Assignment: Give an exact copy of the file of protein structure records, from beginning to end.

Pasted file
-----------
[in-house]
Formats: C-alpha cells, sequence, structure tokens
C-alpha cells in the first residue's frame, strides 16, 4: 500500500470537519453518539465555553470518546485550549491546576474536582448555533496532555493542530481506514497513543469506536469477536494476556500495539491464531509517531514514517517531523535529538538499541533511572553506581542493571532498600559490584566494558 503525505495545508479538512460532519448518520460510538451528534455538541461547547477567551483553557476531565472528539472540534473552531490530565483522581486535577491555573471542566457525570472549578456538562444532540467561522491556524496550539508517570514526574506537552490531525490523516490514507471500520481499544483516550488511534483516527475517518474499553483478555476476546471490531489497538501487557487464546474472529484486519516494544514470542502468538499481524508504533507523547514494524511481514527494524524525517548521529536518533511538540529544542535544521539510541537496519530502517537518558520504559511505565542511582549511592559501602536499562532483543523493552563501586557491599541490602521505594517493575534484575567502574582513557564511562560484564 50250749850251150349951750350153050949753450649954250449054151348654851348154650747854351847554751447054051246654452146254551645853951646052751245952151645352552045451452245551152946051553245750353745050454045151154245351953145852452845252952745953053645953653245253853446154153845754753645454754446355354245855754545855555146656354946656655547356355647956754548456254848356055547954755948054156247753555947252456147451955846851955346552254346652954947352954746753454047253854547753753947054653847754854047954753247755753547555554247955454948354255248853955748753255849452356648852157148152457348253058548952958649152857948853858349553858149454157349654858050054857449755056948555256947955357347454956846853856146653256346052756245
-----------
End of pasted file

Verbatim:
[in-house]
Formats: C-alpha cells, sequence, structure tokens
C-alpha cells in the first residue's frame, strides 16, 4: 500500500470537519453518539465555553470518546485550549491546576474536582448555533496532555493542530481506514497513543469506536469477536494476556500495539491464531509517531514514517517531523535529538538499541533511572553506581542493571532498600559490584566494558 503525505495545508479538512460532519448518520460510538451528534455538541461547547477567551483553557476531565472528539472540534473552531490530565483522581486535577491555573471542566457525570472549578456538562444532540467561522491556524496550539508517570514526574506537552490531525490523516490514507471500520481499544483516550488511534483516527475517518474499553483478555476476546471490531489497538501487557487464546474472529484486519516494544514470542502468538499481524508504533507523547514494524511481514527494524524525517548521529536518533511538540529544542535544521539510541537496519530502517537518558520504559511505565542511582549511592559501602536499562532483543523493552563501586557491599541490602521505594517493575534484575567502574582513557564511562560484564 50250749850251150349951750350153050949753450649954250449054151348654851348154650747854351847554751447054051246654452146254551645853951646052751245952151645352552045451452245551152946051553245750353745050454045151154245351953145852452845252952745953053645953653245253853446154153845754753645454754446355354245855754545855555146656354946656655547356355647956754548456254848356055547954755948054156247753555947252456147451955846851955346552254346652954947352954746753454047253854547753753947054653847754854047954753247755753547555554247955454948354255248853955748753255849452356648852157148152457348253058548952958649152857948853858349553858149454157349654858050054857449755056948555256947955357347454956846853856146653256346052756245